Bach and Reincken’s use of the chorale
Improvising on An Wasserflüssen Babylon
Since we had never improvised on one piece for this long before, we decided to start by practising different approaches to the chorale. Once we had practised separate elements, the next adventure was how to put those together in one piece.
Firstly, there is of course a division in instrumentation. We could choose to play different solos, duos or as a trio.
Then we had to research and experiment with different approaches to the chorale.
We could play the whole chorale and improvise variations on top of it, like a ‘chorale partita’. The chorale can be in the melody instruments, or in the bass, which both have different consequences for which notes are allowed to be played by the others.
Or we could do a ‘chorale fantasia’, in which the chorale is interrupted by little flurries of fun with motives from the original melody.
There was also the possibility of using the bass that Roberto was playing in the cello without the chorale melody but with one or two newly invented melodies, in effect a big departure from the original in terms of being able to recognise it.
We could also isolate a small part of the chorale (melody and bass) and repeat it with ever changing variations. Or, we could take this small part of the chorale and use it as a motive, musicking together a mosaic block to make a larger piece consisting out of the small motives, a sort of fantasia on a motive.
Related to this is the Invention style, which James and Robert learned in their programme Inventions. In this case we can use part of the chorale as a theme to weave a new piece, exchanging ideas in a kind of interlocked conversational style using the same motive in kaleidoscope-like fashion.
Practising any of these approaches separately was actually quite easy. But now the real adventure was about to start: how would we know which approach we started? For example, the chorale partita and fantasia idea start quite possibly in the same way. Is a duo or solo just an introduction? Are we repeating a certain section or continuing.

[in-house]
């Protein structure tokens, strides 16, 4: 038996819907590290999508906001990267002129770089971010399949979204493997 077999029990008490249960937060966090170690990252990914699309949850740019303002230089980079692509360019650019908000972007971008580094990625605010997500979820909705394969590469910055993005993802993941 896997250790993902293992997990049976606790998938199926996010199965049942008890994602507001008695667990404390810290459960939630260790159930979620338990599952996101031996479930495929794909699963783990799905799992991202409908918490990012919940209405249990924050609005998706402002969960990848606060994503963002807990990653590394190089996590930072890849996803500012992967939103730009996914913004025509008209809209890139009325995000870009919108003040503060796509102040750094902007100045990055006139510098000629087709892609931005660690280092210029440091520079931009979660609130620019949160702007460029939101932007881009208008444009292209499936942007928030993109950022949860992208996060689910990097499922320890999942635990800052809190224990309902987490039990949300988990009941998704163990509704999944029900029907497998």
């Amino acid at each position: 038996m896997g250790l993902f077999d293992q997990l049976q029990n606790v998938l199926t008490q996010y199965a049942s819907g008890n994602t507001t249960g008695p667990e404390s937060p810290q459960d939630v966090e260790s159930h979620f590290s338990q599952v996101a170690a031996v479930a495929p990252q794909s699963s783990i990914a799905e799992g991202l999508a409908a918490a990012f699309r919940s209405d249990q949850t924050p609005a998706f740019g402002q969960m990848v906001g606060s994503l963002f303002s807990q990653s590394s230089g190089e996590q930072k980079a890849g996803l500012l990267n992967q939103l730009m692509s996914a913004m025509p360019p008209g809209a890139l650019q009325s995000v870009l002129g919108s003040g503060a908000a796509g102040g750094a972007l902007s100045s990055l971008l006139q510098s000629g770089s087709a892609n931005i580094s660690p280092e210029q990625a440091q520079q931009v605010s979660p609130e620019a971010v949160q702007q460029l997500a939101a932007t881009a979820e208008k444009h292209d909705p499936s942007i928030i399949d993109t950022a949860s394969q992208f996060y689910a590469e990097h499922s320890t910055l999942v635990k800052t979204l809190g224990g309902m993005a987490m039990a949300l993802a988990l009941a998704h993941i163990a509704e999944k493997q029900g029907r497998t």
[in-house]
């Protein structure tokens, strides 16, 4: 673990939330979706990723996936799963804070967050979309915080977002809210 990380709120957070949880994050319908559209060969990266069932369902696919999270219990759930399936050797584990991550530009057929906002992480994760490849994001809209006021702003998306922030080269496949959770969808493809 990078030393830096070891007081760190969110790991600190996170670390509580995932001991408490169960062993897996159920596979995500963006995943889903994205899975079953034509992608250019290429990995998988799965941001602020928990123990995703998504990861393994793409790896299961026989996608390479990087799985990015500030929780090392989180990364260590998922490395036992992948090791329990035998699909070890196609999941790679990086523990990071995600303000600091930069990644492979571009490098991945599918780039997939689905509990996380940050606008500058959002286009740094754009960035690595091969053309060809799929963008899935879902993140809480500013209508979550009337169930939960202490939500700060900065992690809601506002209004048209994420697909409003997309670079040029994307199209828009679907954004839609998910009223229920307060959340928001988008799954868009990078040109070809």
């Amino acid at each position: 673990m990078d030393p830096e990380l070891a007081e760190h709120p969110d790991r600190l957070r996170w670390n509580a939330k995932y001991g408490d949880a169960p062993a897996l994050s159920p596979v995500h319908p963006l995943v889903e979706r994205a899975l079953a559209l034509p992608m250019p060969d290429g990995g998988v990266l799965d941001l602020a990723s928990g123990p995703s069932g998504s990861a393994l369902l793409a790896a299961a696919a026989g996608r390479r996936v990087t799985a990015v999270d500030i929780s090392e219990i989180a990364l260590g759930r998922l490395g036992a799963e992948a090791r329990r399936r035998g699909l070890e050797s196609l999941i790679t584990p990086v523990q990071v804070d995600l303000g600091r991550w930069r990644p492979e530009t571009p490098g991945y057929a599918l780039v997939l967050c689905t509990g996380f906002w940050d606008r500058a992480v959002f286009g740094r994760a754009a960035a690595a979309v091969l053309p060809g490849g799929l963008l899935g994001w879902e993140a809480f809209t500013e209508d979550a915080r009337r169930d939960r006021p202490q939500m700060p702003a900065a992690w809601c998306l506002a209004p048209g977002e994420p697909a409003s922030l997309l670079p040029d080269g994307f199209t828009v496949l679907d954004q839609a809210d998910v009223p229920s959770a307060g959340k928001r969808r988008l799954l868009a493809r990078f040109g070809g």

This brought us to the next question, a question we will have to answer in each performance of this piece. What do we do when we are not certain that we are doing the same thing, or even, certain that we are not (we could call this ‘a mistake’).
We first met this inevitable clash of ideas shyly, but then realised, that sometimes the most exciting moments and changes in sound colour were in fact the ‘mistakes’. So long as we can incorporate them in our narrative, use them for what they are, we could improvise on this one piece endlessly.
It will also be interesting to see what you as the audience think: will you hear it when ‘a mistake’ occurs, will you mind? We can’t wait to hear all about it from you!
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Other versions of An Wasserflüssen Babylon
Georg Rhau (1544) – Neue Deutsche Geistliche Gesänge für die gemeinen Schulen
Sigmund Hemmel (1569) (melody in the tenor)
Nicolai Otto – An Wasserflüssen Babylons ((after Ps cxxxvi))
Benedictus Ducis – An WasserflüssenBabylon, 3vv, 1541², 1559², 1560¹; An Wasserflüssen Babylon, 1544 (4 voices)
Johann Christoph Bach (1642-1703) – An Wasserflüssen Babylon (organ chorale)
Johann Pachelbel – An Wasserflüssen Babylon (organ)
Hans Leo Hassler – An Wasserflüssen Babylon (4 voices)
Heinrich Schütz – An Wasserflüssen Babylon (4 voices)
Lupus Hellinck – 4 voices
Sigmund Hemmel – 4 voices
With a new text it is still sung as “Ein Lämmlein geht und trägt die Schuld”
Playlist with some of the versions which can be found on Youtube: